The prison chief being tried for running a torture center for the Khmer Rouge was only following orders and did nothing that scores of colleagues didn't also do, his lawyer said Wednesday, seeking to rebut popular calls for his client to receive the maximum possible punishment.
Prosecutors in Cambodia's first genocide trial are asking for a 40-year sentence, which would likely lock up 67-year-old Kaing Guek Eav for life, but which some of his victims say that would still not be harsh enough.
Judges will decide the verdict and sentence by early next year and can impose up to life imprisonment. Cambodia has no death penalty.
"I cannot accept this sentence request because it is too little," said Chum Mey, 78, one of a handful of survivors from the S-21 prison run three decades ago by Kaing Guek Eav, also known as Duch. "He should get 70 or 80 years. ... He should be punished by hanging, but Cambodian law doesn't allow it."
Closing arguments will conclude Friday in the case of Duch, who is charged with crimes against humanity, war crimes, murder and torture. About 16,000 men, women and children suspected of disloyalty were tortured at the prison in Phnom Penh before being taken away for execution.
In total, some 1.7 million Cambodians died due to the radical communist policies of the 1975-79 Khmer Rouge regime and their French-educated leader, the late Pol Pot. Four other senior leaders are in custody, and expected to face trial in the next year.
Duch (pronounced DOIK) has denied personally killing or torturing the S-21 prisoners, and testified that he acted with reluctance on orders from his superiors, fearing for the safety of his family and himself.
Addressing the court Wednesday, he once again apologized to the dead, their families, survivors of the regime and to all Cambodians _ something he has done repeatedly since the trial began in March.
He said he was "deeply remorseful and profoundly affected by the destruction on such a mind-boggling scale."
But he also emphasized that he was not alone in carrying out torture and killings, which also took place at 196 prisons across the country, and insisted there was little he could do to prevent the horror at S-21.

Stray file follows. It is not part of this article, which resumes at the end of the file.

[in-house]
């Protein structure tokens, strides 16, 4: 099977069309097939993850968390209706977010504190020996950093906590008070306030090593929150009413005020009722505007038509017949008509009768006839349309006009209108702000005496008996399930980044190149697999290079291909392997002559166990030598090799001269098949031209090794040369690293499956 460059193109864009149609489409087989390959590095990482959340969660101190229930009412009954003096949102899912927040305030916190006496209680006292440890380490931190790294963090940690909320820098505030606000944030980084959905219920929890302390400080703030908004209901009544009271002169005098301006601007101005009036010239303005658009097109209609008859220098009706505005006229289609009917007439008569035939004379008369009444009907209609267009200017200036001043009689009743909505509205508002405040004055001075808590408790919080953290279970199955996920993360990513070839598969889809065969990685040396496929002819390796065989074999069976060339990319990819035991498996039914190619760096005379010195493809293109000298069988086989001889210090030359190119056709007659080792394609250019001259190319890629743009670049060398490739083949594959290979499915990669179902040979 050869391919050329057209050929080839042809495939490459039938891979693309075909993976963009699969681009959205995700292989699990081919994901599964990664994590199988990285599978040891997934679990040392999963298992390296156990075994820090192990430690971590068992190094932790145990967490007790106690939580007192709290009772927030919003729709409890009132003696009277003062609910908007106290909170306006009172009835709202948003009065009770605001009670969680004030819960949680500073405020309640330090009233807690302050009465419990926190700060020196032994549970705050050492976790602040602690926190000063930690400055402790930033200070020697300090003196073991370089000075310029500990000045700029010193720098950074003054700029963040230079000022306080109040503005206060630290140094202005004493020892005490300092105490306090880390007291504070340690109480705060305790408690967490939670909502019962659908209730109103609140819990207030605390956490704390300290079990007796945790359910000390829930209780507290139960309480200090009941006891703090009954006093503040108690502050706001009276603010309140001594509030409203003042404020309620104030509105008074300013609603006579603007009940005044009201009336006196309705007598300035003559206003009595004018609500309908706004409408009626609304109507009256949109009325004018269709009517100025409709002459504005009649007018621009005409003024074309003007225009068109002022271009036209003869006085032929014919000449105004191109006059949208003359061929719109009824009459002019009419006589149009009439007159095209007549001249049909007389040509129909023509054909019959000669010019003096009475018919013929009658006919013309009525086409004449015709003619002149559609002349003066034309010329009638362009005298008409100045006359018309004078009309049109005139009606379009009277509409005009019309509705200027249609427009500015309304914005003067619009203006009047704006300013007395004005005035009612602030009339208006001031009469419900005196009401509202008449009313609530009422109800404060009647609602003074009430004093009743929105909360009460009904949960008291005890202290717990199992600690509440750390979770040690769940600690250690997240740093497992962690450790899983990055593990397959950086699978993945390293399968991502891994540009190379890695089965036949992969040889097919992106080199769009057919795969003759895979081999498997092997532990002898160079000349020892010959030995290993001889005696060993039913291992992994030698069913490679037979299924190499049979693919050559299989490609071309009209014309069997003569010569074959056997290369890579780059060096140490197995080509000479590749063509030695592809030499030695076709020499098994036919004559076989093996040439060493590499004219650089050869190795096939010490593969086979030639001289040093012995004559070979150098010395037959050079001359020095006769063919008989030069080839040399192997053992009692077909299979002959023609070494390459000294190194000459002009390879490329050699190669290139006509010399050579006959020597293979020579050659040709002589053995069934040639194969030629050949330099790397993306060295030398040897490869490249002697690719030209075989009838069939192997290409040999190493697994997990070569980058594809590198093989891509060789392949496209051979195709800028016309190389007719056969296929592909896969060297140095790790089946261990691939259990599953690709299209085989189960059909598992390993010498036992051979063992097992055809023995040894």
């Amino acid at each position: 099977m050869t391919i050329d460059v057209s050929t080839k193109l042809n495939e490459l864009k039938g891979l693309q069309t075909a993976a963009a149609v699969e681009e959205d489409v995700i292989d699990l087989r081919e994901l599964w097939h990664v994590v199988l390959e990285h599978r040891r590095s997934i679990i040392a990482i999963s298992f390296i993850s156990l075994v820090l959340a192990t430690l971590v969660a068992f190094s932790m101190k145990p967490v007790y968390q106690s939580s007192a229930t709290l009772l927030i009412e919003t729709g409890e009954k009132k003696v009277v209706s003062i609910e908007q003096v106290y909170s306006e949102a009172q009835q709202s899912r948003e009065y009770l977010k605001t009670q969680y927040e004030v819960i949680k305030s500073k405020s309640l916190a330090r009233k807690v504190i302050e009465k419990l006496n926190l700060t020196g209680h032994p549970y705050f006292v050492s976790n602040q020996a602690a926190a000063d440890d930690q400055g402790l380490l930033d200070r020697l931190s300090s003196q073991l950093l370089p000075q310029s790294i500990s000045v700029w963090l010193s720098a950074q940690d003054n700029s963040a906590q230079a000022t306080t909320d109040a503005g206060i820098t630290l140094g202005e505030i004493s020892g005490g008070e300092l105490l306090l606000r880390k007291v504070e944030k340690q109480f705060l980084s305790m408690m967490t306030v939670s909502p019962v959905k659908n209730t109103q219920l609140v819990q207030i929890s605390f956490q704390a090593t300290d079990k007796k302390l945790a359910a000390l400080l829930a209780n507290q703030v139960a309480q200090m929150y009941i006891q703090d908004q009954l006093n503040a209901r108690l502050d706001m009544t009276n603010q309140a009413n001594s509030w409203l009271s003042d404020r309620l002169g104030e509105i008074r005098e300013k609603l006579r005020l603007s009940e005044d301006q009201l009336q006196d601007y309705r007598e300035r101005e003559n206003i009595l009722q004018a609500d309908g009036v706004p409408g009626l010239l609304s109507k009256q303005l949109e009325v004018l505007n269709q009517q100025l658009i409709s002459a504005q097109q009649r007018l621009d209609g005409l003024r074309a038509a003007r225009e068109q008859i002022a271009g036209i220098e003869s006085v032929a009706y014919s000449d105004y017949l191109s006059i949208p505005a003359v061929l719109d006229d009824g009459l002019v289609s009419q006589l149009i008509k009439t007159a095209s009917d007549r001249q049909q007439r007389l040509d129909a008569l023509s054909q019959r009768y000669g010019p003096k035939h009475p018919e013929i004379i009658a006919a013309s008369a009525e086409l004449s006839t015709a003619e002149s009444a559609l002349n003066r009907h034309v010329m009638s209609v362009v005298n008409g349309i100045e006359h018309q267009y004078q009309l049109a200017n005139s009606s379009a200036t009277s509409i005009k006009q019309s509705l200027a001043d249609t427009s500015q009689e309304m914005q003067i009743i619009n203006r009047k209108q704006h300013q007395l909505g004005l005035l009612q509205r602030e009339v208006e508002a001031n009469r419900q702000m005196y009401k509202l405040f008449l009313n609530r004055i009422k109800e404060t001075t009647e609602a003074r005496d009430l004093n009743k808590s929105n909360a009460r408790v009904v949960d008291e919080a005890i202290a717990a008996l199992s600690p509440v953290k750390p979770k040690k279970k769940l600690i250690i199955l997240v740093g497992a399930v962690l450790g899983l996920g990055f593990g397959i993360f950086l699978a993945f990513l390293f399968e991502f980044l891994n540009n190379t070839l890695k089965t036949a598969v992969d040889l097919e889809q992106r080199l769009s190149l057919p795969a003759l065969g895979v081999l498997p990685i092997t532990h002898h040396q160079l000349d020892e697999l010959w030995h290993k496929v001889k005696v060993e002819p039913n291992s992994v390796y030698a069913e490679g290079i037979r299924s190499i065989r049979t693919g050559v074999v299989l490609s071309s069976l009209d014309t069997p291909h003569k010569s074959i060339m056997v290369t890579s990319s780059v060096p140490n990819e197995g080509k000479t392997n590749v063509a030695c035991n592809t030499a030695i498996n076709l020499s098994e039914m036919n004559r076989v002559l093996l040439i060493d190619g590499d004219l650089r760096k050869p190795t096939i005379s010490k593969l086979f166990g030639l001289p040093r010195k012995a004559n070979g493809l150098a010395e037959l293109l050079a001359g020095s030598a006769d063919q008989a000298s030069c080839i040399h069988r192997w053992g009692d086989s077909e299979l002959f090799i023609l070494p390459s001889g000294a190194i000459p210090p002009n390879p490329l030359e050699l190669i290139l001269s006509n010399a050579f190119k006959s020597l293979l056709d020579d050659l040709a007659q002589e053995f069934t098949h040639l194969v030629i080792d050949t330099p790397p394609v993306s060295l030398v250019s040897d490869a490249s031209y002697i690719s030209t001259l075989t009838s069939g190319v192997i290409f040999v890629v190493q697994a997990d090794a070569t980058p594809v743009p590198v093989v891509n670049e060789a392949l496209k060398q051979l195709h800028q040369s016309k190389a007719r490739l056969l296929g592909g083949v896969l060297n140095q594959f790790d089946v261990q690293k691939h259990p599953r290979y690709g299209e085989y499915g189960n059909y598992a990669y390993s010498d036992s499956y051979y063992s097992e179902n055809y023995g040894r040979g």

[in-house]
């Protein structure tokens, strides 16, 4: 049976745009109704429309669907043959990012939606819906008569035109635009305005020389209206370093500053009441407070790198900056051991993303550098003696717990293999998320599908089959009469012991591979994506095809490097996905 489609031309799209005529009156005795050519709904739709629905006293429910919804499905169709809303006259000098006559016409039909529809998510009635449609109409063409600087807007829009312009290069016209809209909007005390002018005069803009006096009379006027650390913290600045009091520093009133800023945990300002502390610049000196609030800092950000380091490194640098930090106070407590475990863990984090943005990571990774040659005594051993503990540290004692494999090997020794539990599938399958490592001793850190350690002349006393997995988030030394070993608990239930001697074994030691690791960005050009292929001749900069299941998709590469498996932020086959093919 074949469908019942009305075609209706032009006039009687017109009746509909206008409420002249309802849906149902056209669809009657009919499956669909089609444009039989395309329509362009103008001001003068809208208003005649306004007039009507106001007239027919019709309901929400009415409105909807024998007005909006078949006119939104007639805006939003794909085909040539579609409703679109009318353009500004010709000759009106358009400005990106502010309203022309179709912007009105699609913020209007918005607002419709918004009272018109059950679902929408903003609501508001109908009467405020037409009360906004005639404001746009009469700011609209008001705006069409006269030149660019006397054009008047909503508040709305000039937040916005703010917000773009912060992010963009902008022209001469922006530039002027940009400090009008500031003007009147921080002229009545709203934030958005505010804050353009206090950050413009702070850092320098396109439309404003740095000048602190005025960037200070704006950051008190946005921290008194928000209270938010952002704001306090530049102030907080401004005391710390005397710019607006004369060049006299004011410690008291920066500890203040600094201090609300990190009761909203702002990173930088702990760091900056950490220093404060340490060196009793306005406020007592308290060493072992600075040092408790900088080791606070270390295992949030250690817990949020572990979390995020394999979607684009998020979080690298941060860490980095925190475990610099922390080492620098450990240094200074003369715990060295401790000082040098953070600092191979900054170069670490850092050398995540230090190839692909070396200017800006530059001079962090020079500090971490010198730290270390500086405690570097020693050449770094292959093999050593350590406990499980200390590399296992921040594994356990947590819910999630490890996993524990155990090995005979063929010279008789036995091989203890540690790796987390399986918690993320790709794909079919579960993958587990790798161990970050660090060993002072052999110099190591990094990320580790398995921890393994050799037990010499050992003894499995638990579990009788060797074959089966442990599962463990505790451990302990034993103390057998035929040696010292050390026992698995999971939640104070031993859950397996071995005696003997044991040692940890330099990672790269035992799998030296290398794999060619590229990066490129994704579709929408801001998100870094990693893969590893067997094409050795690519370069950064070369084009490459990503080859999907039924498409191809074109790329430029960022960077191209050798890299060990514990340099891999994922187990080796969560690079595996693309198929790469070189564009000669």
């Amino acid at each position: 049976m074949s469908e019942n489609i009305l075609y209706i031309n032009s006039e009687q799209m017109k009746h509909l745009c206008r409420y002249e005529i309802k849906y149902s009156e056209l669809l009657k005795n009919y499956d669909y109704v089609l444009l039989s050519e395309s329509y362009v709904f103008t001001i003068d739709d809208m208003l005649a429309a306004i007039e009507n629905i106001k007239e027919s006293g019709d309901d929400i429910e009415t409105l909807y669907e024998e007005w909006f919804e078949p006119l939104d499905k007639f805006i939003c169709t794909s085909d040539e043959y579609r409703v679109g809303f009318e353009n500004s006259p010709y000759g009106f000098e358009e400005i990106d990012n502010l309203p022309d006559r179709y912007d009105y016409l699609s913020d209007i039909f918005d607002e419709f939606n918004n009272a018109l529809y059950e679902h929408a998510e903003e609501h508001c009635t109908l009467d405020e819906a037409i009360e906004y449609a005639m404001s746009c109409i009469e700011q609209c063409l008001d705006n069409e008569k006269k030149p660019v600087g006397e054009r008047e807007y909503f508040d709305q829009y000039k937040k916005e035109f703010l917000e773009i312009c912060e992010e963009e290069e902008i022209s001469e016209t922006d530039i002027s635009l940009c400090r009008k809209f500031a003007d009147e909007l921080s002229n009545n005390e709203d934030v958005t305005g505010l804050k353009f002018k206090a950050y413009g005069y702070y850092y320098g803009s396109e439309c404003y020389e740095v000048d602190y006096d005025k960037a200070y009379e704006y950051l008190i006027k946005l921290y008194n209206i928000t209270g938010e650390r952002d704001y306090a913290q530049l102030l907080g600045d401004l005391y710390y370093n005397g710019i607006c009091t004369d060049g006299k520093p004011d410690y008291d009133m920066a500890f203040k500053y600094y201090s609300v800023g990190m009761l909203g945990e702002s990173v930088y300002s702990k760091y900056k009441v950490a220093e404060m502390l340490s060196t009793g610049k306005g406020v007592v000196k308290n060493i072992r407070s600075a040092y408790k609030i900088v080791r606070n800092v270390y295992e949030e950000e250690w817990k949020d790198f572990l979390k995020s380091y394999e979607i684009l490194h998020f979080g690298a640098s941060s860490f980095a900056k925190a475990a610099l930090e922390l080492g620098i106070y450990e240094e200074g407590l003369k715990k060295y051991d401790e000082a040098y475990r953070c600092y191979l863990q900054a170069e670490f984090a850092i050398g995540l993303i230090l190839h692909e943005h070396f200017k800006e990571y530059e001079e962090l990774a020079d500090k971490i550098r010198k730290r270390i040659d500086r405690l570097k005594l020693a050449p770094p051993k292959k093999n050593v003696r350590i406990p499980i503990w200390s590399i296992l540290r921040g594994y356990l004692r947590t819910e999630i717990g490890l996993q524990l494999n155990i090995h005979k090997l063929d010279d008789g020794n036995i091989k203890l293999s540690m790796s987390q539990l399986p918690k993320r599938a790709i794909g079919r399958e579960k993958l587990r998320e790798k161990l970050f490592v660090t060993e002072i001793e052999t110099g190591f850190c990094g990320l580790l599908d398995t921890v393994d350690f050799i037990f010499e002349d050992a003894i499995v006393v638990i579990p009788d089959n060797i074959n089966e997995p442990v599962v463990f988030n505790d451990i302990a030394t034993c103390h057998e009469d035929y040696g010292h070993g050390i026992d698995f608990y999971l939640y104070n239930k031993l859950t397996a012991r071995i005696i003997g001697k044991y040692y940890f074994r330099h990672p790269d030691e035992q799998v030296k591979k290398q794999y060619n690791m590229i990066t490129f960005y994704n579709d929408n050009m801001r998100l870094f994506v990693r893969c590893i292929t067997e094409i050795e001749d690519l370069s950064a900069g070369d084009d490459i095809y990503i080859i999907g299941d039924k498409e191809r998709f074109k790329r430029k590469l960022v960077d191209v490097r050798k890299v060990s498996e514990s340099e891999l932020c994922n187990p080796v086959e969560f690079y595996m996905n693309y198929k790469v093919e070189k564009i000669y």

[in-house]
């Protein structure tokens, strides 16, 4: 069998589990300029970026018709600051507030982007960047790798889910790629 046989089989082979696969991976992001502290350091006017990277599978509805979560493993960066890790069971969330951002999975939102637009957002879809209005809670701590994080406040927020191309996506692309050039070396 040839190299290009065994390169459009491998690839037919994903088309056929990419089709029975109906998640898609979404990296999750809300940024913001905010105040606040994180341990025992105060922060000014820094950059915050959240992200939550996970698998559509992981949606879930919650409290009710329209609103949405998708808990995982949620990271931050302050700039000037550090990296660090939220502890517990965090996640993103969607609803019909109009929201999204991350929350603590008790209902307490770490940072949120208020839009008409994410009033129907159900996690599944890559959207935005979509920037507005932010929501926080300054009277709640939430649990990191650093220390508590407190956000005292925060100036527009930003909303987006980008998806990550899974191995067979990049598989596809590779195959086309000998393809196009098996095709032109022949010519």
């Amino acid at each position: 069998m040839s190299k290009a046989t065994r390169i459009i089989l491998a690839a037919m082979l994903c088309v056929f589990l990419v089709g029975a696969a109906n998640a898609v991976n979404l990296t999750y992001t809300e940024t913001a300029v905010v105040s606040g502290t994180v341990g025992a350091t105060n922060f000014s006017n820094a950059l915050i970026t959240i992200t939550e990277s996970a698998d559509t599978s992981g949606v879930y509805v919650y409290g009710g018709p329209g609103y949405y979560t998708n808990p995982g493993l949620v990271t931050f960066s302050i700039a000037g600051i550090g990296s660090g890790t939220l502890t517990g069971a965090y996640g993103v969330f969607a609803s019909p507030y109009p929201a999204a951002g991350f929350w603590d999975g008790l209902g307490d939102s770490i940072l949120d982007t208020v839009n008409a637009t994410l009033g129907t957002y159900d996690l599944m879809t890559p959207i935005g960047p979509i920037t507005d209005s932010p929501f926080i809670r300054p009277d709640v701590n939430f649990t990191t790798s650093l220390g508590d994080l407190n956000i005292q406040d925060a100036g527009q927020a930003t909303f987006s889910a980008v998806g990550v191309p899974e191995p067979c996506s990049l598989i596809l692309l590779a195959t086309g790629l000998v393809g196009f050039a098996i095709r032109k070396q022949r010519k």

"I could do nothing to help," he said. "Pol Pot regarded these people as thorns in his eyes."
One of his lawyers, Kar Savuth, said his client was not a senior Khmer Rouge leader responsible for the group's policies and therefore should not be prosecuted.
Australian co-prosecutor William Smith earlier acknowledged Duch's admissions of guilt and the fact that he has given evidence against other Khmer Rouge leaders, but said he still must be held accountable.
"The crimes committed by the accused at S-21 are rarely matched in modern history in terms of their combined barbarity, scope, duration, premeditation and their callousness," he said. "Not just the victims and their families but the whole of humanity demand a just and proportionate response to these crimes and this court must speak on behalf of that humanity."
Theary Seng, a Cambodian-American lawyer and rights activist who as a 7-year-old was held in a Khmer Rouge prison with her 4-year-old brother, called the proposed sentence "unacceptable" and said it would create "an uproar among Cambodians."
"There are many counts, many crimes he should be found guilty of and each one carries a life sentence," she said. "So even with mitigating circumstances taken into account, he should at least get one life sentence, even two or three life sentences."
Others went further. "He must be punished heavily because he killed people. He should get the death sentence," said Roeung Sok, a spectator at the trial Wednesday.
But Huot Chheang Kaing, 67, who had been Duch's classmate in the early 1960s, said he thought that the defendant should not receive the maximum punishment because he was only following orders under duress. "I wish the court to sentence Duch to only 20 or 25 years in prison," he said.